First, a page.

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Investigator: Syria Not Fully Cooperating With Hariri Murder Probe

The chief investigator into the murder of former Lebanese Prime Minister Rafik Hariri has questioned Syria's willingness to cooperate, and warned that the probe could take years unless Damascus stops its delaying tactics. The Security Council is considering a Lebanese request to expand the probe.

German prosecutor Detlev Mehlis says the Hariri assassination inquiry is being hampered by Syria's slow cooperation.

In a written report to the Security Council a day earlier, Mr. Mehlis said new evidence had strengthened his belief that Syrian and Lebanese intelligence services were involved in a wide conspiracy to kill Mr. Hariri.

Briefing the Council Tuesday, Mr. Mehlis said conflicting signals from Damascus had led to confusion and delays. "It has been after much hesitation and procrastination that the Syrian authorities finally agreed to move on the request to interview five Syrian officials whom the commission considers as suspects. This took place only a week ago. At this rate, the investigation might take another year or two," he said.

Syria has vigorously denied involvement in the killing. After listening to Mr. Mehlis's briefing, Syria's U.N. Ambassador Fayssal Mekdad said his government had been fully cooperative with the investigation. "We have given to the committee whatever it wants. It is in our interest to find the truth, and the truth as emphasized by Syria is that Syria has nothing to do with this heinous crime," he said.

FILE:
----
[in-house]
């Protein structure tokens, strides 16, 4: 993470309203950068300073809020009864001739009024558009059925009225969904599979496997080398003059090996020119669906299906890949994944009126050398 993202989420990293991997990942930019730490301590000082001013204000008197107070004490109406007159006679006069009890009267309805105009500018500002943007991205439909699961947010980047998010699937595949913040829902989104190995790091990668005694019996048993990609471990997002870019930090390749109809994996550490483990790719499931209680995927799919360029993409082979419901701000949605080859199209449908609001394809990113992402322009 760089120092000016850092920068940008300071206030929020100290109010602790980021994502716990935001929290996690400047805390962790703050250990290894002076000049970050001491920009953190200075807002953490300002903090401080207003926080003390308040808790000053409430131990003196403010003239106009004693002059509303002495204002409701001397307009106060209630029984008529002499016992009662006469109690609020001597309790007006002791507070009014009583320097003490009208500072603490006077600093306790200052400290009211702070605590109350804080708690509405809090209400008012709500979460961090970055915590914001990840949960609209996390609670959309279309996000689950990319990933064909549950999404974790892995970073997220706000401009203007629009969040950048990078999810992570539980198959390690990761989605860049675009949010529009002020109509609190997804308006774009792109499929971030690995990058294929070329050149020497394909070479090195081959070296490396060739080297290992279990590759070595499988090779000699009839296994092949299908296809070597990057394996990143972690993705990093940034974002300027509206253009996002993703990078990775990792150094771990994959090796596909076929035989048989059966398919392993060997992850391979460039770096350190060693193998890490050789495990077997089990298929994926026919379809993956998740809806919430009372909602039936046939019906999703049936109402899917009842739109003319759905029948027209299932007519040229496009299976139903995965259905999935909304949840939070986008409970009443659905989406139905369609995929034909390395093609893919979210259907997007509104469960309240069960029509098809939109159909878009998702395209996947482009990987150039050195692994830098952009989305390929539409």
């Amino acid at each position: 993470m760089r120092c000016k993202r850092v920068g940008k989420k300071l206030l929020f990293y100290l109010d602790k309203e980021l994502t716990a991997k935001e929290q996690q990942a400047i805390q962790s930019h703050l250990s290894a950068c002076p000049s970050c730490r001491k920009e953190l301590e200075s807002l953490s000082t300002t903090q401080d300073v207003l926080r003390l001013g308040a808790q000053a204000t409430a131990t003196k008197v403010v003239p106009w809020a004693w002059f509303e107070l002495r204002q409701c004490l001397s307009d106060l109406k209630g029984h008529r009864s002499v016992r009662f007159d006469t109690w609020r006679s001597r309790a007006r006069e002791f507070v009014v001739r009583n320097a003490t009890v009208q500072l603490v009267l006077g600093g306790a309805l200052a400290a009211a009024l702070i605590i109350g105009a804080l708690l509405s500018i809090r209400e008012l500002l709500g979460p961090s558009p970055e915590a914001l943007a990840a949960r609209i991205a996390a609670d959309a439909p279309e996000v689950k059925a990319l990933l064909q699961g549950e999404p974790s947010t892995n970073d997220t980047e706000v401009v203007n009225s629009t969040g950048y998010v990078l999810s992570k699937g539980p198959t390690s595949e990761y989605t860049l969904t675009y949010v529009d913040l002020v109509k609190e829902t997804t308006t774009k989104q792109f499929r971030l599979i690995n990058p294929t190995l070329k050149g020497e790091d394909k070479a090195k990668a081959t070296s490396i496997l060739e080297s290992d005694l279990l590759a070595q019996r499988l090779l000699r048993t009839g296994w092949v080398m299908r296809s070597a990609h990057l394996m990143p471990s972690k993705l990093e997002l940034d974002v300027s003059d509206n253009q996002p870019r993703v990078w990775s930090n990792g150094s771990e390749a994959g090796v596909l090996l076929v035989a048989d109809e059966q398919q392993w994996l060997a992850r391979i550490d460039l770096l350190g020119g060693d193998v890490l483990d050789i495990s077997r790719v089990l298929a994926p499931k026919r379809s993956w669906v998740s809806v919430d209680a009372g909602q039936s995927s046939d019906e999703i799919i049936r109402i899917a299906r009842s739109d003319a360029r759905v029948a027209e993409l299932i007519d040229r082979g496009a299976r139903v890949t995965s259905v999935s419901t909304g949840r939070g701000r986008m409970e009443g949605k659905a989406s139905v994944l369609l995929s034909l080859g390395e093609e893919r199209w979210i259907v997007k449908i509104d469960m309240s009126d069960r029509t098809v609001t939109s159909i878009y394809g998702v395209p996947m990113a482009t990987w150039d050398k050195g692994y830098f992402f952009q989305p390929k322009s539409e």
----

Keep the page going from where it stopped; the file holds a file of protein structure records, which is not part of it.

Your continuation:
The Security Council is considering a Lebanese request to extend the Mehlis probe, expand its mandate to include other political killings, and establish an international tribunal to try suspects in the assassination.

But Mr. Mehlis himself is stepping down as chief investigator, and it remains unclear who will take over.

The German prosecutor received death threats during his six months on the job, and Secretary-General Kofi Annan said Tuesday some qualified candidates have turned down offers to take the high-pressure post. "There were some candidates who are not available, you know. And so we're going down the list. And I must say that I had similar problems even before I appointed Mehlis. We had others who turned down the job. And of course, given that it's a high-pressure job, high-profile, and a tough situation, but I'm sure I'll find someone to do it," he said.

The killing of Mr. Hariri in a bomb blast last February touched off a sweeping change in Lebanon's political landscape. Massive street protests forced Damascus to end its 30-year political and military control of the country, but the withdrawal of Syrian troops has been accompanied by a series of politically-motivated killings.

The latest to die was anti-Syrian journalist and member of parliament Gibran Tueni, who died in a bomb blast Monday, hours before the release of the Mehlis report.